461930 A Rapid, Materials-Sparing Approach to the Exploration of a Roller Compaction Process Design Space

Wednesday, November 16, 2016: 12:30 PM
Continental 5 (Hilton San Francisco Union Square)
Catherine Metzler1, Pongpumin Bunchatheeravate1, Gregory Buonocore1, Hanlin Li2, Hailey MacDonald2, Ryan Peterson2, Noreen Zaman1 and Joseph Bullard1, (1)Chemical and Materials Engineering, Vertex Pharmaceuticals, Boston, MA, (2)Analytical Development, Vertex Pharmaceuticals, Boston, MA

Roller compaction (RC) is a time and material intensive process commonly used to improve the overall processing behavior of formulations. The typical approach to identifying target processing conditions on a pilot- or production scale system can easily consume kilograms of formulation, and the material consumption associated with system startup and shutdown further preclude effective in-process measurements. These issues can be magnified during efforts to establish a design space according to the principles of QbD, where, for example, a broad range of material property inputs may be evaluated to assess their impact on both downstream process behavior and product performance.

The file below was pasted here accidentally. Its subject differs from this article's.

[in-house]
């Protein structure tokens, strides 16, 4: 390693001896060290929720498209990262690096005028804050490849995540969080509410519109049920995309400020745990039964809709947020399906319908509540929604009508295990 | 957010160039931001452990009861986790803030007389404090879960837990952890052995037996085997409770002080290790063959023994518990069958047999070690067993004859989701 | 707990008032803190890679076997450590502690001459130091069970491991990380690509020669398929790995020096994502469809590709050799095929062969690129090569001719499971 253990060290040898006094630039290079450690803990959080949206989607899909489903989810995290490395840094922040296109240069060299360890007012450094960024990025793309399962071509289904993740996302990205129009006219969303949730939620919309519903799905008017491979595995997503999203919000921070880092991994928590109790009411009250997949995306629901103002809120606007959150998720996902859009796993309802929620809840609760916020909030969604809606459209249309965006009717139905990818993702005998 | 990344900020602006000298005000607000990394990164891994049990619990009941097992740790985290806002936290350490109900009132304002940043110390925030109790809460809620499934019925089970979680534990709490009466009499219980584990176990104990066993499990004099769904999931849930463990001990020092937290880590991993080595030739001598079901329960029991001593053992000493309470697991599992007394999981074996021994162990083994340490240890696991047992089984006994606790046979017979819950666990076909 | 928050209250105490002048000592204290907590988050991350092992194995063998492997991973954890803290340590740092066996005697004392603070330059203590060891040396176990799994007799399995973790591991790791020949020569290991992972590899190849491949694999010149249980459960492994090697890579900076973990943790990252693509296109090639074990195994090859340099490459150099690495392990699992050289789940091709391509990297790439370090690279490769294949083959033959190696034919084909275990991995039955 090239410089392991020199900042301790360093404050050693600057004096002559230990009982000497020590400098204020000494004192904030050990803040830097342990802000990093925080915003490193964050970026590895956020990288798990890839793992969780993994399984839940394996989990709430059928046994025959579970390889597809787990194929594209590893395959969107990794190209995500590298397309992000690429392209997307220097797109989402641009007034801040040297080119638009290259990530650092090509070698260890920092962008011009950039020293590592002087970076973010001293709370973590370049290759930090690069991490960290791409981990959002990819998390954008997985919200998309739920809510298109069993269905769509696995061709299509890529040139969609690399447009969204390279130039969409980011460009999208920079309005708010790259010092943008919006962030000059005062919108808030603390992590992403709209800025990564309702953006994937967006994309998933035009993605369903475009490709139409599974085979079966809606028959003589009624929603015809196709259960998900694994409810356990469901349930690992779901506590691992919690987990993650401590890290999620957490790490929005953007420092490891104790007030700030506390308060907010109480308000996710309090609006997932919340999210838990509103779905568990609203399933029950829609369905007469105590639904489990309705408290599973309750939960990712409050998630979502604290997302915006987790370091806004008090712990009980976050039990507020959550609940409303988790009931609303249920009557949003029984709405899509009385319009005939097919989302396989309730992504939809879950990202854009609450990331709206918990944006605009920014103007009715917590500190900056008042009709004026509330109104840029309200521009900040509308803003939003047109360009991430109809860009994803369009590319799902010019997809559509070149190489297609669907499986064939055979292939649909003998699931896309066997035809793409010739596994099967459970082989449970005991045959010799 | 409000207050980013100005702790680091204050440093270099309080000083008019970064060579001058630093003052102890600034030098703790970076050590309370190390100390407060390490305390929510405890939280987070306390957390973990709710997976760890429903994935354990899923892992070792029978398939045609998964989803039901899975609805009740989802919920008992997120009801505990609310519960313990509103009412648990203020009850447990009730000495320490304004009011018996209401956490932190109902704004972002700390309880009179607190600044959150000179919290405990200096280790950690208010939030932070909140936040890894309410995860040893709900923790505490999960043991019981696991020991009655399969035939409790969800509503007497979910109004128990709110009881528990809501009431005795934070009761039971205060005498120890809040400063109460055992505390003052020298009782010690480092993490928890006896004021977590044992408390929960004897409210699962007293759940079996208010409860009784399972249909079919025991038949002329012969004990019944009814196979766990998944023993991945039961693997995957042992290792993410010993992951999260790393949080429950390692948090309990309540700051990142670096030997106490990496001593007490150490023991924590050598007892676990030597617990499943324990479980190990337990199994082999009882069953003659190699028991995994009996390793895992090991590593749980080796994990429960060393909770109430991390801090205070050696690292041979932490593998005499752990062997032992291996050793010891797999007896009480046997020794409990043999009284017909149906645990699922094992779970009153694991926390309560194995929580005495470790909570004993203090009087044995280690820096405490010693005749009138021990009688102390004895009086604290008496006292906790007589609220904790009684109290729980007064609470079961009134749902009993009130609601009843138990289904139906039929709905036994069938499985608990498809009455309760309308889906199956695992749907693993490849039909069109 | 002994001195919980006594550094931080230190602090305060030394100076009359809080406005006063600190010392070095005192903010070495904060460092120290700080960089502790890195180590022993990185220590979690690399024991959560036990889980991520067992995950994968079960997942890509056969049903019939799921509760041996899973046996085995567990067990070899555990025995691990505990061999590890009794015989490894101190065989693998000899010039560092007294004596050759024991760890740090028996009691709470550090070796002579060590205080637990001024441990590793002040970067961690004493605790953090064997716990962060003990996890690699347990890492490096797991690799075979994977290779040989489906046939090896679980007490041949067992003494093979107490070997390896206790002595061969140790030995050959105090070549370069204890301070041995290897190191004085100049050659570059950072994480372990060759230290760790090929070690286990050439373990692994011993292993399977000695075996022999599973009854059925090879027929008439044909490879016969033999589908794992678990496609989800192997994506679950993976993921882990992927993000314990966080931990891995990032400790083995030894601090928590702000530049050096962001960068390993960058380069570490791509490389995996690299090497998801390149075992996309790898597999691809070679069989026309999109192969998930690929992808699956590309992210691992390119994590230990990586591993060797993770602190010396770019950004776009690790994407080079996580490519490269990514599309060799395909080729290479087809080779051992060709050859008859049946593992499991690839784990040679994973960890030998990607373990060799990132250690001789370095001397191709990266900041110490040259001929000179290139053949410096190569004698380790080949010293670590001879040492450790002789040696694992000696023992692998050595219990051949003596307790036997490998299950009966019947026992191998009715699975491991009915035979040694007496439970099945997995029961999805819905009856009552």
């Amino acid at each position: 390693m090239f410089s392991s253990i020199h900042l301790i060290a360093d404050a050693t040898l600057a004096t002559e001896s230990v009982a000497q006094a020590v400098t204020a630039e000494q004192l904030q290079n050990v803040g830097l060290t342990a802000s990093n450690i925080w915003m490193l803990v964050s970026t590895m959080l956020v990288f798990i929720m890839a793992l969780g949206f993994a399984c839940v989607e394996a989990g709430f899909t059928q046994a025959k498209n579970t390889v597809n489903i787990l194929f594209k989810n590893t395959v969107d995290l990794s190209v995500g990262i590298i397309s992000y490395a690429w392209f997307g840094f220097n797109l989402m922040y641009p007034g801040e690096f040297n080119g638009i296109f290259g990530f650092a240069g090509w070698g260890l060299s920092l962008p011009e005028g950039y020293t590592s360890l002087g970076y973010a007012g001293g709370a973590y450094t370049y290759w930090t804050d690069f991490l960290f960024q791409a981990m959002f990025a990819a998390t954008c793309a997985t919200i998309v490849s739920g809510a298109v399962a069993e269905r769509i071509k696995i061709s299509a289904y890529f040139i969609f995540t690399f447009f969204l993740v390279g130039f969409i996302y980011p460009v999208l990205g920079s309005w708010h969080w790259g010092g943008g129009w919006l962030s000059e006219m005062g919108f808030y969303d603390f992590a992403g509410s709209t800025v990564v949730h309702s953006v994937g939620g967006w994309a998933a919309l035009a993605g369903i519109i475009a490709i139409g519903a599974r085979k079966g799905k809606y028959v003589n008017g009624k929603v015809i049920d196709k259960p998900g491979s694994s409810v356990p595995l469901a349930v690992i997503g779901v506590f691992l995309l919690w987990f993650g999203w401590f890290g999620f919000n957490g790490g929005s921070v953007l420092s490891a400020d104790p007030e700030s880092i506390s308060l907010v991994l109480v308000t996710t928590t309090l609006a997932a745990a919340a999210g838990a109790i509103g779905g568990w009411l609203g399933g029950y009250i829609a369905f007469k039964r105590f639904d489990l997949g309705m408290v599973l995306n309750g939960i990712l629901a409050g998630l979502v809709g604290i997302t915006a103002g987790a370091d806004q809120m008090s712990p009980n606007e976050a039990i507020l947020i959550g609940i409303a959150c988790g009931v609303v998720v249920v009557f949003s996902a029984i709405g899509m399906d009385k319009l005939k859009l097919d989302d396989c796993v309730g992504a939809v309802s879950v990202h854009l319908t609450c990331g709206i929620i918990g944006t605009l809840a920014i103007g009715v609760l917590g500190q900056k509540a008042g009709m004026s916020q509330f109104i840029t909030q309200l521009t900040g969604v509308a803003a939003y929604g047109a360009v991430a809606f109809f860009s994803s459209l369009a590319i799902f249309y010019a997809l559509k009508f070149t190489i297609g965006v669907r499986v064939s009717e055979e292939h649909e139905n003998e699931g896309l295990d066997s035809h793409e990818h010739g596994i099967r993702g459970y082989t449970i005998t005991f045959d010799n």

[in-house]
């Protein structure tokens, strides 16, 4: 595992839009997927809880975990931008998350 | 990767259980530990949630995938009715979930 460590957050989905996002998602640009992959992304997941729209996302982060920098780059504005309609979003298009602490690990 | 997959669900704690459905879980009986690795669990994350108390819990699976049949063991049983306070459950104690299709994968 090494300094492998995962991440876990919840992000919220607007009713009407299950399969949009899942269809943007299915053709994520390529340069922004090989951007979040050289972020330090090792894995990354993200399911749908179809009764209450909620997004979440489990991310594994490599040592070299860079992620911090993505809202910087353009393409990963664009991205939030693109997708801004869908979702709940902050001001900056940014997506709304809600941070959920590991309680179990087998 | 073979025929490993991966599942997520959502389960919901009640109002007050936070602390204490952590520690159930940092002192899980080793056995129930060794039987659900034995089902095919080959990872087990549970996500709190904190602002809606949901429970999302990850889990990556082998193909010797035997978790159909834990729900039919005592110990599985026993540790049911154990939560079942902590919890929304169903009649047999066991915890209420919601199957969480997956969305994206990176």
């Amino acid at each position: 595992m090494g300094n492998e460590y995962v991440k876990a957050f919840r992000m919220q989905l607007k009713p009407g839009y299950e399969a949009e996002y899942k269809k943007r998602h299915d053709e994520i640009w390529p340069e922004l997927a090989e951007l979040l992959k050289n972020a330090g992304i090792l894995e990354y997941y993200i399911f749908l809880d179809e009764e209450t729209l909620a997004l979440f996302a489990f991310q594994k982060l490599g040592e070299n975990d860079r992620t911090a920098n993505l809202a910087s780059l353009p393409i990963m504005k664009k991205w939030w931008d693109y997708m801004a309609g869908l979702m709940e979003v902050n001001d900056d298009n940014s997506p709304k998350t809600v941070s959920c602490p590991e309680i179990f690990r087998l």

Here we demonstrate the application of a well-established scale down approach to roller compaction simulation in order to evaluate the influence material attributes of a spray dried dispersion (SDD) incur on RC processing and tablet compression behavior. The approach couples a compaction simulation of the ribbon formation process with a ¼-scale replica of an in-line rotary mill to yield granules with densities and size distributions analogous to what is produced on a Gerteis Mini-Pactor roller compactor. Intragranular blends of a constant composition were prepared using SDD lots of varying bulk densities and particle size distributions, and each blend was compressed to form simulated RC ribbons of varying target porosities. All ribbons were subsequently milled under common granulation conditions, and tablets were prepared from these granulations to evaluate both the compression behavior and in vitro dissolution performance of each final system. This materials-sparing methodology enables the exploration of the relationship between SDD properties and simulated roller compaction conditions across a broad design space, resulting in the establishment of statistical models which describe the influence of these factors on meaningful attributes of the final drug product.

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